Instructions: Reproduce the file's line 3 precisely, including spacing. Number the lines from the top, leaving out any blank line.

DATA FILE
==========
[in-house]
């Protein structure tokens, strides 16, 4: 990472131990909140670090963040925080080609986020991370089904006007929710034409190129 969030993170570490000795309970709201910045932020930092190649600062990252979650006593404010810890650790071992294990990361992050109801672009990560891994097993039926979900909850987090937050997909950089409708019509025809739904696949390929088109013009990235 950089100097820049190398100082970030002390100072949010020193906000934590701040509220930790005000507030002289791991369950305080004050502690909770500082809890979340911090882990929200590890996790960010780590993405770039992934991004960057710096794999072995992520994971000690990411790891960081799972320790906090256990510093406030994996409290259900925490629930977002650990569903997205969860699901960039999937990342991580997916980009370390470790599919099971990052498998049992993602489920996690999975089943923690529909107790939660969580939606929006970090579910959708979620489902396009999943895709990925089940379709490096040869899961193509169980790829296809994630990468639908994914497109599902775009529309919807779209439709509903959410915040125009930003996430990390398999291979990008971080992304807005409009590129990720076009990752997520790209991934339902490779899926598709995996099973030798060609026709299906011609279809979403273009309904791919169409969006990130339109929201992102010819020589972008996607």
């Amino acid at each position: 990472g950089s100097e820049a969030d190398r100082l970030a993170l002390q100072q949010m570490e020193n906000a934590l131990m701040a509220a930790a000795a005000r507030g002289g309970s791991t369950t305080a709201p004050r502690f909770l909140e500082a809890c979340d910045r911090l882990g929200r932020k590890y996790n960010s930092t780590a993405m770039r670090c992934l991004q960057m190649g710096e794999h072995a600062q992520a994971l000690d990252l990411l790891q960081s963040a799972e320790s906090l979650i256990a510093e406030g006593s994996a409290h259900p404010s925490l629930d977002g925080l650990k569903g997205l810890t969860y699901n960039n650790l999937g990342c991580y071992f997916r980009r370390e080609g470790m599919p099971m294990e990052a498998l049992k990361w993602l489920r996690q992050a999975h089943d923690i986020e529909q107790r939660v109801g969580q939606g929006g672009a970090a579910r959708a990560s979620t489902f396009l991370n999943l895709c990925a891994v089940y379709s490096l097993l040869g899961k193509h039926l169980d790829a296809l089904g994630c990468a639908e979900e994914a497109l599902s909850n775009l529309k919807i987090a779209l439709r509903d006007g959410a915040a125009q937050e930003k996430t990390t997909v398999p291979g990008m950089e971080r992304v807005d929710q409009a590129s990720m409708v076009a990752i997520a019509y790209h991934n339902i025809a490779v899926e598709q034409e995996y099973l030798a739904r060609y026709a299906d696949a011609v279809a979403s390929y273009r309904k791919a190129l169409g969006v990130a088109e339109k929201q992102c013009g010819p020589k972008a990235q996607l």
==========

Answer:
């Amino acid at each position: 990472g950089s100097e820049a969030d190398r100082l970030a993170l002390q100072q949010m570490e020193n906000a934590l131990m701040a509220a930790a000795a005000r507030g002289g309970s791991t369950t305080a709201p004050r502690f909770l909140e500082a809890c979340d910045r911090l882990g929200r932020k590890y996790n960010s930092t780590a993405m770039r670090c992934l991004q960057m190649g710096e794999h072995a600062q992520a994971l000690d990252l990411l790891q960081s963040a799972e320790s906090l979650i256990a510093e406030g006593s994996a409290h259900p404010s925490l629930d977002g925080l650990k569903g997205l810890t969860y699901n960039n650790l999937g990342c991580y071992f997916r980009r370390e080609g470790m599919p099971m294990e990052a498998l049992k990361w993602l489920r996690q992050a999975h089943d923690i986020e529909q107790r939660v109801g969580q939606g929006g672009a970090a579910r959708a990560s979620t489902f396009l991370n999943l895709c990925a891994v089940y379709s490096l097993l040869g899961k193509h039926l169980d790829a296809l089904g994630c990468a639908e979900e994914a497109l599902s909850n775009l529309k919807i987090a779209l439709r509903d006007g959410a915040a125009q937050e930003k996430t990390t997909v398999p291979g990008m950089e971080r992304v807005d929710q409009a590129s990720m409708v076009a990752i997520a019509y790209h991934n339902i025809a490779v899926e598709q034409e995996y099973l030798a739904r060609y026709a299906d696949a011609v279809a979403s390929y273009r309904k791919a190129l169409g969006v990130a088109e339109k929201q992102c013009g010819p020589k972008a990235q996607l």